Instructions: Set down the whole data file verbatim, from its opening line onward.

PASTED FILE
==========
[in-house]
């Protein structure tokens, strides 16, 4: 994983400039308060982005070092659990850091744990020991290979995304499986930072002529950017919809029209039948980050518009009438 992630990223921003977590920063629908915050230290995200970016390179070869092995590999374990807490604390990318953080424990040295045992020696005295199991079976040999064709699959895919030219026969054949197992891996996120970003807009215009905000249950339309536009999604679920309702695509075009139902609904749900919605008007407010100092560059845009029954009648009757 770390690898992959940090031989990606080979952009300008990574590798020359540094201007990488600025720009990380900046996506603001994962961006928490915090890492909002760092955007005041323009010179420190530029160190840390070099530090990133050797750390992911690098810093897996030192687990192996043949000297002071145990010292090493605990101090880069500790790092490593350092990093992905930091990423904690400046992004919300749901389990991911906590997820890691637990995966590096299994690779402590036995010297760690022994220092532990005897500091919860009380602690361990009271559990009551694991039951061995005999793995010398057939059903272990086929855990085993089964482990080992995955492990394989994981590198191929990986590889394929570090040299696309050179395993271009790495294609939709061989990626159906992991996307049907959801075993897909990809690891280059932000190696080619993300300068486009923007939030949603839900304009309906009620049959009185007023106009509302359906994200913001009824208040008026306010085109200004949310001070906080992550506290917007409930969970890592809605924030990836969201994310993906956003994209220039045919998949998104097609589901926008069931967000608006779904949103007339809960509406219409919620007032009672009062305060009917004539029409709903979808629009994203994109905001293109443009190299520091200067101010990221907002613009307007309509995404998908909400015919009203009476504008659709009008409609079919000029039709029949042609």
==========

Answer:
[in-house]
């Protein structure tokens, strides 16, 4: 994983400039308060982005070092659990850091744990020991290979995304499986930072002529950017919809029209039948980050518009009438 992630990223921003977590920063629908915050230290995200970016390179070869092995590999374990807490604390990318953080424990040295045992020696005295199991079976040999064709699959895919030219026969054949197992891996996120970003807009215009905000249950339309536009999604679920309702695509075009139902609904749900919605008007407010100092560059845009029954009648009757 770390690898992959940090031989990606080979952009300008990574590798020359540094201007990488600025720009990380900046996506603001994962961006928490915090890492909002760092955007005041323009010179420190530029160190840390070099530090990133050797750390992911690098810093897996030192687990192996043949000297002071145990010292090493605990101090880069500790790092490593350092990093992905930091990423904690400046992004919300749901389990991911906590997820890691637990995966590096299994690779402590036995010297760690022994220092532990005897500091919860009380602690361990009271559990009551694991039951061995005999793995010398057939059903272990086929855990085993089964482990080992995955492990394989994981590198191929990986590889394929570090040299696309050179395993271009790495294609939709061989990626159906992991996307049907959801075993897909990809690891280059932000190696080619993300300068486009923007939030949603839900304009309906009620049959009185007023106009509302359906994200913001009824208040008026306010085109200004949310001070906080992550506290917007409930969970890592809605924030990836969201994310993906956003994209220039045919998949998104097609589901926008069931967000608006779904949103007339809960509406219409919620007032009672009062305060009917004539029409709903979808629009994203994109905001293109443009190299520091200067101010990221907002613009307007309509995404998908909400015919009203009476504008659709009008409609079919000029039709029949042609």